Our fellow tribemember Gigi, who early on suggested that we add to the JTN manifesto a commitment to look out at the world with and through eyes of love, also offered up the following:
Responding to violence with curiosity, rather than anger or judgment.
I believe curiosity is the starting point for compassion.
Curiosity gets us exploring outside the lines of our own experience. It opens up the possibility for someone else's story to hold more than we immediately see. It meets us in a place of being willing to learn.
- How often do you experience curiosity in your daily life?
- Is curiosity a source of delight for you, or does it scare you?
I can see how curiosity holds the potential to provoke fear. To be curious implies meeting up against something we don't yet know and therefore don't yet understand. It requires humility from us, an acknowledgment that realities exist beyond our personal experience of them.
It allows the world -- and the people in it -- to be larger than the container we've thus far held them in.
On the road to nonviolence, curiosity becomes an essential component of learning to love our enemies.
This is because curiosity is rooted in the acknowledgment that all human stories and all of reality are more complex and mysterious than we can imagine or pin down. From this acknowledgement, we come to regard our enemies as larger than their immediate actions.
We give them the dignity of their whole story.
What's more, we want to understand it.
This is a tough one, isn't it?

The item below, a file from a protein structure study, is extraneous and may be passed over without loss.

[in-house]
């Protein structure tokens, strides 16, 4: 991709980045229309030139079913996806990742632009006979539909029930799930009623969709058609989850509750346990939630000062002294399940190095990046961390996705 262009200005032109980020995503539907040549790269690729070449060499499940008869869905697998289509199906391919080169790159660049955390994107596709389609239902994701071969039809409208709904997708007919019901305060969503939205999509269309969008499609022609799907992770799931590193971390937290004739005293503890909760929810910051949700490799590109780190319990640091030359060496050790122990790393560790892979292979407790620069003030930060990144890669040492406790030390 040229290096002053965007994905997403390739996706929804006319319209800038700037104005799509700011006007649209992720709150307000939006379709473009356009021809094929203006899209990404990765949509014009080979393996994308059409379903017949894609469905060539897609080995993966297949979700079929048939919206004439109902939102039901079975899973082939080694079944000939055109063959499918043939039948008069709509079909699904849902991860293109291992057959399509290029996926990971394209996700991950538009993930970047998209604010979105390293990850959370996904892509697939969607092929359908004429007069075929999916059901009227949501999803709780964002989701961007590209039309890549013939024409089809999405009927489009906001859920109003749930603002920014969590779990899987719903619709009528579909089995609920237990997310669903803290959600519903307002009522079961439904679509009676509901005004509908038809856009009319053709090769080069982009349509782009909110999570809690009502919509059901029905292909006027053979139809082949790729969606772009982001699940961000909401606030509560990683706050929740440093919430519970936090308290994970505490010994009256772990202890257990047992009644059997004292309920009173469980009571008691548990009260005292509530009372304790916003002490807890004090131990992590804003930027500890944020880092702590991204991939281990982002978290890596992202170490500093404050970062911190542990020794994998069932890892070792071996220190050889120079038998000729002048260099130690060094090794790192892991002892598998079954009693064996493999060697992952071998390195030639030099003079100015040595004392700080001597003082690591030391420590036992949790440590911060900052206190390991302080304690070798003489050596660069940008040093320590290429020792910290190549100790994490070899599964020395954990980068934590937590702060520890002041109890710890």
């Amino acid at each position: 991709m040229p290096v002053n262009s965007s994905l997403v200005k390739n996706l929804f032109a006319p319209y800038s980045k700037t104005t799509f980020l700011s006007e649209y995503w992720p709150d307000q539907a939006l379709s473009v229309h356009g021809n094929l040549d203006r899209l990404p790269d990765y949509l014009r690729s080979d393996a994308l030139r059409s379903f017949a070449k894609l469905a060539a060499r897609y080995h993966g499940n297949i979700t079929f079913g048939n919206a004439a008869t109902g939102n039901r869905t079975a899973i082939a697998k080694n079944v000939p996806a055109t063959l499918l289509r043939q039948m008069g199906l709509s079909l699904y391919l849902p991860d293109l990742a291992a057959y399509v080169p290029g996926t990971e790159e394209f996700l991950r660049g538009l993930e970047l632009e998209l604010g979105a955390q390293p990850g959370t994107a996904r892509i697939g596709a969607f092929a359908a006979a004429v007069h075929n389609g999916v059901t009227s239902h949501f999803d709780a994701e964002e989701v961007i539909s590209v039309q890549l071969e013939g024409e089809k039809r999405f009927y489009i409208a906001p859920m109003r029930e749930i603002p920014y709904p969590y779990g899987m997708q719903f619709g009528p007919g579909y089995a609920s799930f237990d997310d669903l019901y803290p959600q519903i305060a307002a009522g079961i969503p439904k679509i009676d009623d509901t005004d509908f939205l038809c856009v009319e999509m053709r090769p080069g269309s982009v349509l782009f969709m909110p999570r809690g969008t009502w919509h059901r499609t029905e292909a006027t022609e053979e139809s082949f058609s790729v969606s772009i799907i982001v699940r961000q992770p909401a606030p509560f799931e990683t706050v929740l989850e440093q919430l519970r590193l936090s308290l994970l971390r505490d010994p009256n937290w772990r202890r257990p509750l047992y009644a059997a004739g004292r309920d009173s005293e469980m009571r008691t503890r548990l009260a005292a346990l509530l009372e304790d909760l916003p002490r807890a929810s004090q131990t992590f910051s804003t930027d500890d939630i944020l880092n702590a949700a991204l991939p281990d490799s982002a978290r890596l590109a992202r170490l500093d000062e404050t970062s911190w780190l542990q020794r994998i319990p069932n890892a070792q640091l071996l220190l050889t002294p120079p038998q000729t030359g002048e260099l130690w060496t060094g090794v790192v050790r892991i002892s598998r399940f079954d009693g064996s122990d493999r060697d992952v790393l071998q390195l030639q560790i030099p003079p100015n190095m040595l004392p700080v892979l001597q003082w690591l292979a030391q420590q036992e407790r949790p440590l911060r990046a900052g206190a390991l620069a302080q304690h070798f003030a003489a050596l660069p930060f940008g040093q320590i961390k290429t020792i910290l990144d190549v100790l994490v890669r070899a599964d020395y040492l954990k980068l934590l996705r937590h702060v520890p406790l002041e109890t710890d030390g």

Here's what that can look like in practice.
A few weeks ago, a friend told me about some scenes in a couple movies I've been meaning to watch. In one (and I apologize for the explicit details about to be mentioned), a key character was beaten and killed by a group of people because of his sexual orientation. In another, a transgendered person was gang-raped and murdered.
When I heard these details, I was initially stunned. The violent acts were so gruesome and devastating, I felt my heart squeeze with pain that any person could sustain such aggression against their personhood.
But in the next moment, my heart squeezed with pain for a different reason.
I couldn't get these questions out of my mind:
- What caused them to do it?
- What beliefs and fears led them to such violent acts?
- How had they come to believe and fear those things?
- Did they really understand what they had done?
I wished so much that I could understand the individuals who had done those things. I wished they were real people of whom I could earn the right to ask.
I think it is this kind of curiosity that creates in us a love for those we would normally consider our enemies. Rather than anger or judgment, we ask questions. We wonder at their stories.
And our hearts break because of them.
What about you?
How easy or difficult is it for you to respond with curiosity to people you'd normally consider your enemies?